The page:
Sunday, 15 February 2009

Installation of Ubuntu (Linux) / Windows dual boot system on a Samsung NC10

February 2009

This is an account of my attempt to install Linux on a Samsung NC10 netbook. It is written from the point of view of a complete Linux novice and details the problems I encountered and, hopefully, the solutions I found. Along the way, I discovered some useful information, but it is sometimes written assuming techie knowledge which I did not possess. Anyone with this knowledge will probably find much of what follows obvious, but maybe some of it will be of use to others.


I decided to buy a Samsung NC10 netbook, partly as a backup machine and partly with the idea of getting some experience of Linux, which I knew nothing about. The NC10 comes with Windows XP installed, but despite this (I'm not too keen on Windows) I decided to buy it rather than an alternative netbook with Linux pre-installed, because it seemed to be a well reviewed and well liked machine with a slightly larger screen than some and a decent keyboard. Also having access to Windows could be useful occasionally (I normally use a Mac).

The Plan

The idea was to partition the hard drive and install Linux on the second partition, so that I could choose to boot into Windows or Linux. The NC10 has a 160GB hard drive, so plenty of room for both operating systems. I had never done this before on a PC, so I approached even this basic starting step as a novice.

Partitioning the hard drive

Reading up about this, I found some software to do the job, but further research revealed that it can be done as part of the Linux installation procedure, so that was good news.

Which version of Linux?

Versions of Linux are know as “distributions” or “distros” for short. There seem to be loads of them, but I hit on Ubuntu as one which (a) I had vaguely heard of and (b) seemed to have a good following and support online. In fact I discovered this article:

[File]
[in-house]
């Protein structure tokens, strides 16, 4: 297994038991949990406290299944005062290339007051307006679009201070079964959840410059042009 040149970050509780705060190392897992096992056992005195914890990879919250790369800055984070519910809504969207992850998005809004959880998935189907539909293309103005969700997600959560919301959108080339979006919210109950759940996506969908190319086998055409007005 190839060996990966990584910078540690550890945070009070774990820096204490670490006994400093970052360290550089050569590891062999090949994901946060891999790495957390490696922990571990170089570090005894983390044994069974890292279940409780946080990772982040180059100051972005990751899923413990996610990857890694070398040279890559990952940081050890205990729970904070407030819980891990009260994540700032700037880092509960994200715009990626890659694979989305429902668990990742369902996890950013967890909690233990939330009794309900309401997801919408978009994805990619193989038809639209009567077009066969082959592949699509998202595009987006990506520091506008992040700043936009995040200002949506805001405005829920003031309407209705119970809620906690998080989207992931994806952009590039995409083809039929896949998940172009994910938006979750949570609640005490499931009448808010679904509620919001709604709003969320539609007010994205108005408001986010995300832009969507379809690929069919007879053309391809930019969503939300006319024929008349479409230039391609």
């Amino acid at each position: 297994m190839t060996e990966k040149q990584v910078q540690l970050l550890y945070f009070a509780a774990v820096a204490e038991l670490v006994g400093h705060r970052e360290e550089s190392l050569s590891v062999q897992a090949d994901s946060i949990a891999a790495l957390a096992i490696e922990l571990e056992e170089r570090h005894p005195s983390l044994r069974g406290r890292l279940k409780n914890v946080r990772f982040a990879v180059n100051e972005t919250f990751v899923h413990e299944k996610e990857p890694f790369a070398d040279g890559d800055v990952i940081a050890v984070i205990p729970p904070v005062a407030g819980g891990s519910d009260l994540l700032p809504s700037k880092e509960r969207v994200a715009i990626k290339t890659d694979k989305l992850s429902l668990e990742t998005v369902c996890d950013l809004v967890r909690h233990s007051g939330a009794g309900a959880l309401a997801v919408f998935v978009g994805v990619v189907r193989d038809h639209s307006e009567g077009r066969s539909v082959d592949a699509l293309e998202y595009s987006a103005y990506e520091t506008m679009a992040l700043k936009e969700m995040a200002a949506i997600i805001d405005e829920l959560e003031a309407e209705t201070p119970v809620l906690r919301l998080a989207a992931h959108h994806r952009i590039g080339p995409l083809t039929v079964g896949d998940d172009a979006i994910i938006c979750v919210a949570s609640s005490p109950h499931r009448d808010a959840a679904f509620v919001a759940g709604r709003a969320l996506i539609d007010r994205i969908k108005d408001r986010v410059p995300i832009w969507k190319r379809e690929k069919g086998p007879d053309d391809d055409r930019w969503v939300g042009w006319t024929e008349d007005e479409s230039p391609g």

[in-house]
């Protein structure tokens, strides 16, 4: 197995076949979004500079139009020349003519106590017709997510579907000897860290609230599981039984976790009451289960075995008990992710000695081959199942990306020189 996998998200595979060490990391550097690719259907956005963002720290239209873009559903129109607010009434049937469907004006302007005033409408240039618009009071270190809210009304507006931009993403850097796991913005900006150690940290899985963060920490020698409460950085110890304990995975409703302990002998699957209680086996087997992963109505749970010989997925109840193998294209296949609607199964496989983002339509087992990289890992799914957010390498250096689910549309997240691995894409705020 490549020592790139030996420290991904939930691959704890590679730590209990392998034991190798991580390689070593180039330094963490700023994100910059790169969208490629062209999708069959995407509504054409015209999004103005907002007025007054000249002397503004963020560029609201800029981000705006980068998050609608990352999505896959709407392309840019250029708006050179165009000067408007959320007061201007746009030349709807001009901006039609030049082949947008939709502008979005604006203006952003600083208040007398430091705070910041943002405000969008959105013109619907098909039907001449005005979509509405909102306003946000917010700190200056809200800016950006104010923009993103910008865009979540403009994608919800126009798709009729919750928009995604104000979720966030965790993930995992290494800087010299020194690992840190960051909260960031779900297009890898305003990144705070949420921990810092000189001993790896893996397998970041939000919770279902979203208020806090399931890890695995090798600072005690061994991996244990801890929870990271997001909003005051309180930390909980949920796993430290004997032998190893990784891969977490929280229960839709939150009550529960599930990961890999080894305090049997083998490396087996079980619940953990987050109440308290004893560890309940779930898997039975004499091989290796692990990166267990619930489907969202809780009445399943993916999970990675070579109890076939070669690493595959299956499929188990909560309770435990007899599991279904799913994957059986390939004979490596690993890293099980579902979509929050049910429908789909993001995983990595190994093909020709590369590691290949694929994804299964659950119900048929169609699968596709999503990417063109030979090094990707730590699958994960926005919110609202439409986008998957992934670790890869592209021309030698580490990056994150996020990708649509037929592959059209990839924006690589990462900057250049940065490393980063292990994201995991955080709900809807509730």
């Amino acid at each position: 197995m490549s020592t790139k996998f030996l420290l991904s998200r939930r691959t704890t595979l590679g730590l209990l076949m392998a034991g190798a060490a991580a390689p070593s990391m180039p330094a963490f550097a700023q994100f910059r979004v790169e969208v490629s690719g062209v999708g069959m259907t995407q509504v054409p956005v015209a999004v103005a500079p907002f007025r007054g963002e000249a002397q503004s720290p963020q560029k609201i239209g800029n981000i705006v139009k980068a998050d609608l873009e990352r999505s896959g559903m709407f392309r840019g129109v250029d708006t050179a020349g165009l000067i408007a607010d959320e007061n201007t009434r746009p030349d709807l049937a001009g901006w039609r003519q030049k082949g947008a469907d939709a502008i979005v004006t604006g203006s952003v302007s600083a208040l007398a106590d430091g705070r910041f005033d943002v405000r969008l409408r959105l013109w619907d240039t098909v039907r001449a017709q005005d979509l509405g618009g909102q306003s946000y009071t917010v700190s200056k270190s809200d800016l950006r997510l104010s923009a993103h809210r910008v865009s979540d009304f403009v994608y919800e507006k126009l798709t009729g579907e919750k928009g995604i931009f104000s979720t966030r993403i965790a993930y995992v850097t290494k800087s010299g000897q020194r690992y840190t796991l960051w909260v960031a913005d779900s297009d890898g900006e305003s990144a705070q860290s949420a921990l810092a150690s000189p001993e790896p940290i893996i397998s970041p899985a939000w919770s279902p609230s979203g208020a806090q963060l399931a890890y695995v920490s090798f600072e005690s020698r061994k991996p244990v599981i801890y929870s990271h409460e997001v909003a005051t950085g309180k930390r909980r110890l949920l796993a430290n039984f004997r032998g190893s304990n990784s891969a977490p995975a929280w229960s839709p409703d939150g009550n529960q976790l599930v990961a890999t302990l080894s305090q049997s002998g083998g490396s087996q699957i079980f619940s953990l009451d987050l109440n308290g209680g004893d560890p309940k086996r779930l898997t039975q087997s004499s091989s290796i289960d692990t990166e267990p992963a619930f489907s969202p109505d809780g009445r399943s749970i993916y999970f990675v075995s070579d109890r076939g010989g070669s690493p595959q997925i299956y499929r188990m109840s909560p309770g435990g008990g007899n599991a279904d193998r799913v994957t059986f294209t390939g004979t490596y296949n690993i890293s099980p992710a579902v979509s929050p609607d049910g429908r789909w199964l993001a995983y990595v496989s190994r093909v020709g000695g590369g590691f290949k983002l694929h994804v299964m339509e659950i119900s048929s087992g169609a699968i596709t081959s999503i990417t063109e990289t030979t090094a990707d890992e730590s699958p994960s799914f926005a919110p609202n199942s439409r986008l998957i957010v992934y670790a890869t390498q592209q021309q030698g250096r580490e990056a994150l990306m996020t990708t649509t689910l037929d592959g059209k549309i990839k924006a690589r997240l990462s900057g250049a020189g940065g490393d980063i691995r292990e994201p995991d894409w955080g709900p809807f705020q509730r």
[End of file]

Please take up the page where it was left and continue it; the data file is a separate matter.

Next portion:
which was very encouraging and useful. It told me what I could expect from Ubuntu on the NC10 and how to go about setting it up.

Downloading Ubuntu

This was pretty straightforward. The latest version can be downloaded from

As at February 2009, it is version 8.10, known as “Intrepid Ibex”. I chose the 32 bit version. It comes down as a disc image (ISO) file.

Installing Ubuntu

Ubuntu needs to be installed from a bootable startup disc. The ISO is normally designed for burning to a CD and installing from that, but since the NC10 does not have a CD drive, an external USB CD drive would have been needed to do this. A cheaper option was to use a USB pen drive and make it bootable.

To do this, you need an application called Unetbootin, from

which also explains how to use it to create the bootable drive. I downloaded the Windows version and ran it, selecting Ubuntu as the Distribution, the ISO disc image I had downloaded previously and my USB drive at the bottom. Unetbootin did the rest. Reboot and you have your “live” (bootable) USB drive.